• Skirts and dresses can’t be any shorter than three inches above the knee.
  • Got a thing for paisley? Leave it at home. Patterns can’t have any large graphics or logos.

Now that you’ve read the rules, I have some unsolicited advice for you: Don’t let the Disney Look bust your chops. Yes, the rules seem restrictive, but there’s actually a lot of leeway if you’re willing to get creative. Show your style with your clothing. Ever heard of DisneyBound? It’s when you dress up like a Disney character using every-day clothes. Here are two of my favorite Disney Look-appropriate DisneyBounds (sans hat in the second Bound).

Photo courtesy of outrageousdoughnutlevy.tumblr.com

Mary Poppins DisneyBound courtesy of outrageousdoughnutlevy.tumblr.com

Photo courtesy of Duy at cafeduy.tumblr.com

Aladdin DisneyBound courtesy of cafeduy.tumblr.com

For more information about the Disney Look, visit the Disney College Program’s Disney Look guidelines for males and females. If you’re still struggling and looking for ideas, visit the Disney Internships and Programs official blog to see some outfit examples. (Shout out to Jesi, one of my DCP roommates who is in the photo at the top! She’s the young lady in tan. Read Jesi’s blog about her adventures as a communication student.)

Leaving Your University: Four Things To Check Before You Do the Disney College Program

When I participated in the Disney College Program (DCP) last year, I used the DCP website to guide me through a lot of my program-related questions about packing, check-in and housing. That was great; I really needed guidance for that sort of stuff. But I had a really hard time figuring out what I needed to work out with my own university before I left. There’s no guidebook for those sorts of things, so I was running around like a chicken with my head cut off trying to get everything ready.

I thought I’d share with you some of the things I had to think about and work out before I left for the DCP.

Kent State Disney

Information Sessions

If your college offers information sessions about the DCP, make sure you attend! Not only are you able to hear from DCP alumni at your university, you are also able to meet an actual Disney recruiter. If you haven’t applied yet, it’s a great opportunity to pick the recruiter’s brain about what he or she looks for in a DCP hopeful. If you have applied and have been accepted, it’s a great opportunity to ask alumni for any packing, housing and transitioning tips.

Financial Aid/Scholarships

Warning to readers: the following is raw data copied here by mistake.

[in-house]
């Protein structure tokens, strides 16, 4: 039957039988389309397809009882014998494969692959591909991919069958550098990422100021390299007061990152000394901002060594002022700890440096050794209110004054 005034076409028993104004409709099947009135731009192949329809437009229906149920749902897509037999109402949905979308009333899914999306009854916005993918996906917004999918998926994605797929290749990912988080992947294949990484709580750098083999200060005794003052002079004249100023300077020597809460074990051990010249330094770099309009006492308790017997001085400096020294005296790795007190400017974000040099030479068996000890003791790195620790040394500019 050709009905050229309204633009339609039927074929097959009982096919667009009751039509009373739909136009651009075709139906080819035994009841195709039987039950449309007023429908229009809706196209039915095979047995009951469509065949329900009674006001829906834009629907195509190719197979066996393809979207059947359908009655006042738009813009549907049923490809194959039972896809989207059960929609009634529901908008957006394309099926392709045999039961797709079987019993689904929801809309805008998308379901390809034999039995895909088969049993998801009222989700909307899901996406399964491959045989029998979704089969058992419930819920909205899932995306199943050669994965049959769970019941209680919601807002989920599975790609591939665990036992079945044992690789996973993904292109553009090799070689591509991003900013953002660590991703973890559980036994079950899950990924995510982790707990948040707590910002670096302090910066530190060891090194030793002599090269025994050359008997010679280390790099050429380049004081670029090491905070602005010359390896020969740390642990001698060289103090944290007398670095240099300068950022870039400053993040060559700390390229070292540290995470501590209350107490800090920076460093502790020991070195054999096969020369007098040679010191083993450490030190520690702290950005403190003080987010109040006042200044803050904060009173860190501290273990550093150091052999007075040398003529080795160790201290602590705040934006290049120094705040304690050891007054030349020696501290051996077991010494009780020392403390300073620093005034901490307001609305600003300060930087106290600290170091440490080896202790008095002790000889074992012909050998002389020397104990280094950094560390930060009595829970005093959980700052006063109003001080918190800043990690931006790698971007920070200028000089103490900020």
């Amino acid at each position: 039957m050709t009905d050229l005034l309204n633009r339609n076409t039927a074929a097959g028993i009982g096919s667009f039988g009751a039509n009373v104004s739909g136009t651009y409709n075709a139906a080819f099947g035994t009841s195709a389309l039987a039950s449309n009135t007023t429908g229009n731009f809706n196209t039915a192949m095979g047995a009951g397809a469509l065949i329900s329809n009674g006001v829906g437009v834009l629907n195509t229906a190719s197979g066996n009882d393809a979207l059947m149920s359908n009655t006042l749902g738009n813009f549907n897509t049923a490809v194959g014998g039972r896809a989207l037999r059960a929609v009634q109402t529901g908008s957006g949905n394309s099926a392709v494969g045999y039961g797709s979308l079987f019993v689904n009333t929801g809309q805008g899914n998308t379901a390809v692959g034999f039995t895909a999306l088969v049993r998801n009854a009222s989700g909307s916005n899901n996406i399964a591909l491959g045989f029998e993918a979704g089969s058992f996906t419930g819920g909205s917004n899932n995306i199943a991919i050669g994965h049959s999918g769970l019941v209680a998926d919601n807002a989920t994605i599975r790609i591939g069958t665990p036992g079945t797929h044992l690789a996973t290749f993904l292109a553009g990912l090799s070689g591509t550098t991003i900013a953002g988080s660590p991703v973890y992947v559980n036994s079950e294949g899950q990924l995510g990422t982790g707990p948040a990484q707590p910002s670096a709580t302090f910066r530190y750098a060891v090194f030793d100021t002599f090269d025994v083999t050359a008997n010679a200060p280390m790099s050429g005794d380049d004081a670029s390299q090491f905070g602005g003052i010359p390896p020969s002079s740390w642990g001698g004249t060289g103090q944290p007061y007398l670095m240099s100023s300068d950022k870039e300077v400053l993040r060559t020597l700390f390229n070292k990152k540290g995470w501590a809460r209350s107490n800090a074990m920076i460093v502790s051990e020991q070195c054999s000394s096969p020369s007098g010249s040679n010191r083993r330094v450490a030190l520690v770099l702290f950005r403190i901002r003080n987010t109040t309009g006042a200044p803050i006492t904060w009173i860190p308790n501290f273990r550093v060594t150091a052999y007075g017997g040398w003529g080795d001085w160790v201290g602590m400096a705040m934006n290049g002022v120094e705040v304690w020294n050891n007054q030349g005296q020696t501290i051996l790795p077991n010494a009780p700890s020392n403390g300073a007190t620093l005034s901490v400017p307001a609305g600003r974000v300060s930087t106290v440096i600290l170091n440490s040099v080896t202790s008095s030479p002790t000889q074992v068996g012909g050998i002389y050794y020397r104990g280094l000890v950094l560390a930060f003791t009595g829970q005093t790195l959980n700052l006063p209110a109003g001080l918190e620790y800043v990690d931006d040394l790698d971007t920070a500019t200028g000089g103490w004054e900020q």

I am at Kent State University on scholarship, and I wanted to make sure I wouldn’t lose that money when I did the DCP. I went in and talked to my financial aid advisor several times both before and after I applied. My university’s financial aid policy says that students must attend school full time for an entire academic year in order to keep their scholarships. For me, that meant I had to take at least 24 credit hours a year. I took some summer classes to supplement my fall classes to reach that number before I left. If you receive financial aid, make sure you have this discussion with your financial aid advisor so you don’t lose your scholarships.

Disney Courses

Disney offers a wide variety of collegiate courses, and I really recommend taking at least one of them during your DCP. Before you sign up for a Disney class willy-nilly, do a little research. Chances are, if people from your university have done the DCP before, your university may have a list of transient credits you can earn. Transient credits are classes you take at another learning institution that are equivalent to classes at your home university. For example, Kent State allows students to take Disney Communications in the place of Introduction to Human Communications. Make sure you double check that transient credit list first, though. I accidentally took Disney Corporate Communications instead of Disney Communications, and it caused a mini crisis I could have avoided if I was more careful when registering.

Here’s the kicker: Disney classes are only $10, and you are provided with a binder, notebook, pens and any other learning materials your professor decides to hand out. Let me repeat: A class at Disney – something you could get credit toward graduation for at your own university – only costs $10. Let’s break down the math here: According to the Kent State website, one undergraduate in-state credit hour costs $447. Introduction to Human Communications is a three-credit-hour class. If you took Introduction to Human Communication at Kent State, it would cost you $1,341. If you take Disney Communication during your DCP instead, you’ll only pay $10. That’s less than one percent of the price at Kent State. So what am I saying? Take a class at Disney!

Additional Credit Opportunities

Sometimes your university will give you credit for participating in the DCP without taking classes. Unfortunately, I wasn’t able to count the DCP as my official internship for my major, but I found a loop hole so that I could still receive credit; I asked my Honors College advisor if I could count my experience as an honors credit. Sure, I had to write a three-page paper about my work, but it was well worth it for a much-needed opportunity for credit.